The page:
gamma-Amino-beta-hydroxybutyric acid

γ-Amino-β-hydroxybutyric acid
GABOB.png
GABOB3d.png
Clinical data
Trade names Gamibetal, others
Synonyms Buxamine; Buxamina; Bussamina; γ-Amino-β-hydroxybutyric acid; GABOB; β-Hydroxy-γ-aminobutyric acid; β-Hydroxy-GABA
Identifiers
CAS Number
PubChem CID
ChemSpider
ChEBI
ChEMBL
ECHA InfoCard 100.011.916 Edit this at Wikidata
Chemical and physical data
Formula C4H9NO3
Molar mass 119.12 g/mol g·mol−1
3D model (JSmol)

γ-Amino-β-hydroxybutyric acid (GABOB), also known as β-hydroxy-γ-aminobutyric acid (β-hydroxy-GABA), and sold under the brand name Gamibetal among others, is an anticonvulsant which is used for the treatment of epilepsy in Europe, Japan, and Mexico.[1][2] It is a GABA analogue, or an analogue of the neurotransmitter γ-aminobutyric acid (GABA), and has been found to be an endogenous metabolite of GABA.[2][3][4][5]

Medical uses[edit]

GABOB is an anticonvulsant and is used in the treatment of epilepsy.[1][2]

Pharmacology[edit]

GABOB is a GABA receptor agonist.[6] It has two stereoisomers, and shows stereoselectivity in its actions.[6] Specifically, (R)-(–)-GABOB is a moderate-potency agonist of the GABAB receptor, while (S)-(+)-GABOB is a partial agonist of the GABAB receptor and an agonist of the GABAA receptor.[6] (S)-(+)-GABOB is around twice as potent an anticonvulsant as (R)-(–)-GABOB.[7] GABOB is used medically as a racemic mixture.[6]

Relative to GABA, GABOB has more potent inhibitory effects on the central nervous system, perhaps due to its greater capacity to cross the blood–brain barrier.[5][8] However, GABOB is of relatively low potency as an anticonvulsant when used by itself, and is more useful as an adjuvant treatment used alongside another anticonvulsant.[9][10]

Chemistry[edit]

GABOB, or β-hydroxy-GABA, is a close structural analogue of GABA (see GABA analogue), as well as of γ-hydroxybutyric acid (GHB), phenibut (β-phenyl-GABA), baclofen (β-(4-chlorophenyl)-GABA),[11] and pregabalin (β-isobutyl-GABA).

Society and culture[edit]

Generic name[edit]

GABOB has been referred to by the generic name buxamine or buxamina.[1][6]

Brand names[edit]

GABOB is sold primarily under the brand name Gamibetal.[1] It has also been marketed under a variety of other brand names including Aminoxan, Bogil, Diastal, Gabimex, Gabomade, Gaboril, Gamalate, and Kolpo.[1][12]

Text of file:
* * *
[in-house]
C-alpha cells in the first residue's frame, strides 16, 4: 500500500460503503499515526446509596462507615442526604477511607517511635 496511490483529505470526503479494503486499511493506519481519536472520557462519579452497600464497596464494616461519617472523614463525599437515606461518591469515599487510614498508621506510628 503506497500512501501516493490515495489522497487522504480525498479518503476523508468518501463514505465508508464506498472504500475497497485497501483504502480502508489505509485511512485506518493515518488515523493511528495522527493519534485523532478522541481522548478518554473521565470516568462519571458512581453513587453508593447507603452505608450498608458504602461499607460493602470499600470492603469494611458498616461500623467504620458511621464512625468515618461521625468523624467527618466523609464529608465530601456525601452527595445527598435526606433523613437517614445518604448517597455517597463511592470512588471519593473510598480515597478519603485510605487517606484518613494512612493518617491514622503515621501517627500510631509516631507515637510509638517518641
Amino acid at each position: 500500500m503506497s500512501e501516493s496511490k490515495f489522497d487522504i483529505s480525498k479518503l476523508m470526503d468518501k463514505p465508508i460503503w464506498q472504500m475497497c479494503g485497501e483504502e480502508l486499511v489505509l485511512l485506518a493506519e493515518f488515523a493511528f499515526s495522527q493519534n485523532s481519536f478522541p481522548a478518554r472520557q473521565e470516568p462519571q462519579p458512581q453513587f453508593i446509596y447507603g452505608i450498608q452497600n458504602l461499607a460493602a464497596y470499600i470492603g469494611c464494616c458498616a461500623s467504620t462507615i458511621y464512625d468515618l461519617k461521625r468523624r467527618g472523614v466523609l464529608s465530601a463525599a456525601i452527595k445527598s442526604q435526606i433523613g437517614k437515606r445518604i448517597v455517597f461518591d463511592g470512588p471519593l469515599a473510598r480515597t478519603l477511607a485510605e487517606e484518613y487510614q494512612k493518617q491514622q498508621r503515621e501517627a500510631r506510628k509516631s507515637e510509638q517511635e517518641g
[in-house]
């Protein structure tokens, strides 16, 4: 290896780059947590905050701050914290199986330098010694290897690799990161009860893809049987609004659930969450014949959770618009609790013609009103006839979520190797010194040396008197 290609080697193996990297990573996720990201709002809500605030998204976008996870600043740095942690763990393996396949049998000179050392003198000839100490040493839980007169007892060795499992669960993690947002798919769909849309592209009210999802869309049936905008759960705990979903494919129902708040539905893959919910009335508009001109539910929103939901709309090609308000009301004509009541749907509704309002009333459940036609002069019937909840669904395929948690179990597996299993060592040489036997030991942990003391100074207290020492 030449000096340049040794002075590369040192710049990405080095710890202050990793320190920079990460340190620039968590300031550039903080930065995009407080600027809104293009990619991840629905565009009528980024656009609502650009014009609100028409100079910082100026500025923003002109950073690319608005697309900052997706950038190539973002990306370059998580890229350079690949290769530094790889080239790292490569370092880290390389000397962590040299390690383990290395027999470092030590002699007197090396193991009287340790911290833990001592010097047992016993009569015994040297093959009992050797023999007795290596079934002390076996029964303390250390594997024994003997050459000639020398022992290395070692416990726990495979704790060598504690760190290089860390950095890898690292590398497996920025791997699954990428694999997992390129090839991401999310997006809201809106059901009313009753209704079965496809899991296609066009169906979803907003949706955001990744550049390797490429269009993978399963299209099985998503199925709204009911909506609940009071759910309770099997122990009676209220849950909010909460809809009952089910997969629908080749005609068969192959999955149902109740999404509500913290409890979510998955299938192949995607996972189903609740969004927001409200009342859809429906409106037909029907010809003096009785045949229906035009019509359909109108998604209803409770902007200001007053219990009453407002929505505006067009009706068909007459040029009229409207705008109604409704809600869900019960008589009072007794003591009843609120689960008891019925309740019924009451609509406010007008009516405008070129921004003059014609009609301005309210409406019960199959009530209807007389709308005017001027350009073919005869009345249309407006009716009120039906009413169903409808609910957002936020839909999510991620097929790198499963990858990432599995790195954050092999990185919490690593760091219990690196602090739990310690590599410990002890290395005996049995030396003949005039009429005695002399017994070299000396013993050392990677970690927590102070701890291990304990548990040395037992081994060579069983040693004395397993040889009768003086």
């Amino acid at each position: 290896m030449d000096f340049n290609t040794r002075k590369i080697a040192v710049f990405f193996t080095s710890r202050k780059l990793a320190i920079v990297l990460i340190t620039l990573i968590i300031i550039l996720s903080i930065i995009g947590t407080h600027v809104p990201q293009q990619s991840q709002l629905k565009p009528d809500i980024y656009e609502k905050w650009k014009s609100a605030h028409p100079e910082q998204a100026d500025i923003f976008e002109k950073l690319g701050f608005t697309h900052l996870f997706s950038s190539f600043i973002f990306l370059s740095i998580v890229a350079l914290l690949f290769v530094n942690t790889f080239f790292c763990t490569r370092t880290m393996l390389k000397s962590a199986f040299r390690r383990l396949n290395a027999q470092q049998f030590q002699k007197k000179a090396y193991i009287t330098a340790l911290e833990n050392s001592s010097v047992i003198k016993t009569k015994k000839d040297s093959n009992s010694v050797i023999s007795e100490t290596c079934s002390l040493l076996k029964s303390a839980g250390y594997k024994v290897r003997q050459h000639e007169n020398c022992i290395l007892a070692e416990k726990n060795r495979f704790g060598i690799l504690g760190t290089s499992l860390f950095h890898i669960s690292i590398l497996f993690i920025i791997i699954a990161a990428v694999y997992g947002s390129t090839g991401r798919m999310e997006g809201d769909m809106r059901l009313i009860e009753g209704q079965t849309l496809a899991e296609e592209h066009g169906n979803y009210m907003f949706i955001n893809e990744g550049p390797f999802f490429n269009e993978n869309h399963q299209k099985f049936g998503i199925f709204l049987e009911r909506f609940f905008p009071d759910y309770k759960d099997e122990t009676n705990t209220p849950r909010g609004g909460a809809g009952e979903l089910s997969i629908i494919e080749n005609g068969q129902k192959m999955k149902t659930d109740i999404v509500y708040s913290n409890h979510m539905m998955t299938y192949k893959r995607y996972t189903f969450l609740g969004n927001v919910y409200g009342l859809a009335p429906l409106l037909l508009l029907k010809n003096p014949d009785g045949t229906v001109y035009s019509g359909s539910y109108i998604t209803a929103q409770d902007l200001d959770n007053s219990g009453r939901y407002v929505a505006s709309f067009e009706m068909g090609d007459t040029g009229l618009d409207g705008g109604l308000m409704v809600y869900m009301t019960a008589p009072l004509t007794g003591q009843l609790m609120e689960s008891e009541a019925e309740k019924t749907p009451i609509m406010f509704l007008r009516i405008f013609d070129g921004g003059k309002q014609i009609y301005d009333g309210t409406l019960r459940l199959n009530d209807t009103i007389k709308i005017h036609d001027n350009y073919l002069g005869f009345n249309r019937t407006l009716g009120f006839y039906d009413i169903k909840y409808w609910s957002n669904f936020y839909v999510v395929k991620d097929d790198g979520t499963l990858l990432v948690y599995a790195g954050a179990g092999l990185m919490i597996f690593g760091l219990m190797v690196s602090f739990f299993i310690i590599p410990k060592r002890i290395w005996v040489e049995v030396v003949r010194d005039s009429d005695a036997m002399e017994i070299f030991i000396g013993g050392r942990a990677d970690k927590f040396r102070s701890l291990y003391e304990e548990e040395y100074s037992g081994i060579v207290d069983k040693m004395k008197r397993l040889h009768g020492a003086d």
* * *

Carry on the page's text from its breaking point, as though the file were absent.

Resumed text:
References[edit]

  1. ^ a b c d e Index Nominum 2000: International Drug Directory. Taylor & Francis. January 2000. pp. 44–. ISBN 978-3-88763-075-1.
  2. ^ a b c Michael Bryant Smith (23 October 2013). Methods of Non-α-Amino Acid Synthesis, Second Edition. CRC Press. pp. 146–. ISBN 978-1-4665-7789-3.
  3. ^ Jack R. Cooper; Floyd E. Bloom; Robert H. Roth (2003). The Biochemical Basis of Neuropharmacology. Oxford University Press. pp. 112–. ISBN 978-0-19-514007-1.
  4. ^ Melis, Gian B.; Paoletti, A. M.; Mais, V.; Mastrapasqua, N. M.; Strigini, F.; Fruzzetti, F.; Guarnieri, G.; Gambacciani, M.; Fioretti, P. (2014). “Dose-related effects of γ-amino β-hydroxy butyric acid (GABOB) infusion on growth hormone secretion in normal women”. Journal of Endocrinological Investigation. 5 (2): 101–106. doi:10.1007/BF03350499. ISSN 0391-4097.
  5. ^ a b Hayashi, Takashi (1959). “The inhibitory action of β-hydroxy-γ-aminobutyric acid upon the seizure following stimulation of the motor cortex of the dog”. The Journal of Physiology. 145 (3): 570–578. doi:10.1113/jphysiol.1959.sp006163. ISSN 0022-3751. PMC 1356963.
  6. ^ a b c d e Giancarlo Colombo (17 January 2017). GABAB Receptor. Springer. pp. 25–. ISBN 978-3-319-46044-4.
  7. ^ Roberts E, Krause DN, Wong E, Mori A (1981). “Different Efficacies of d- and l-γ-Amino-β-Hydroxybutyric Acids in GABA Receptor and Transport Test Systems” (pdf). Journal of Neuroscience. 1 (2): 132–140. PMID 6267220.
  8. ^ De Maio, D.; Pasquariello, G. (1963). “Gamma-amino-beta-hydroxybutyric acid (GABOB) and brain serotonin”. Psychopharmacologia. 5 (1): 84–86. doi:10.1007/BF00405577. ISSN 0033-3158.
  9. ^ Chemello R, Giaretta D, Pellegrini A, Testa G (1980). “[Effect of gamma-amino-beta-hydroxybutyric acid (GABHB) on experimentally-induced epileptic activity]” [Effect of γ-amino-β-hydroxybutyric acid (GABHB) on experimentally-induced epileptic activity]. Rivista di Neurologia (in Italian). 50 (4): 253–268. PMID 7466221.
  10. ^ García-Flores E, Farías R (1997). “γ-Amino-β-hydroxybutyric acid as add-on therapy in adult patients with severe focal epilepsy”. Stereotactic and Functional Neurosurgery. 69 (1–4 Pt 2): 243–6. doi:10.1159/000099882. PMID 9711762.
  11. ^ Lapin I (2001). “Phenibut (beta-phenyl-GABA): a tranquilizer and nootropic drug”. CNS Drug Rev. 7 (4): 471–81. doi:10.1111/j.1527-3458.2001.tb00211.x. PMID 11830761.
  12. ^ Muller (19 June 1998). European Drug Index: European Drug Registrations, Fourth Edition. CRC Press. pp. 181–. ISBN 978-3-7692-2114-5.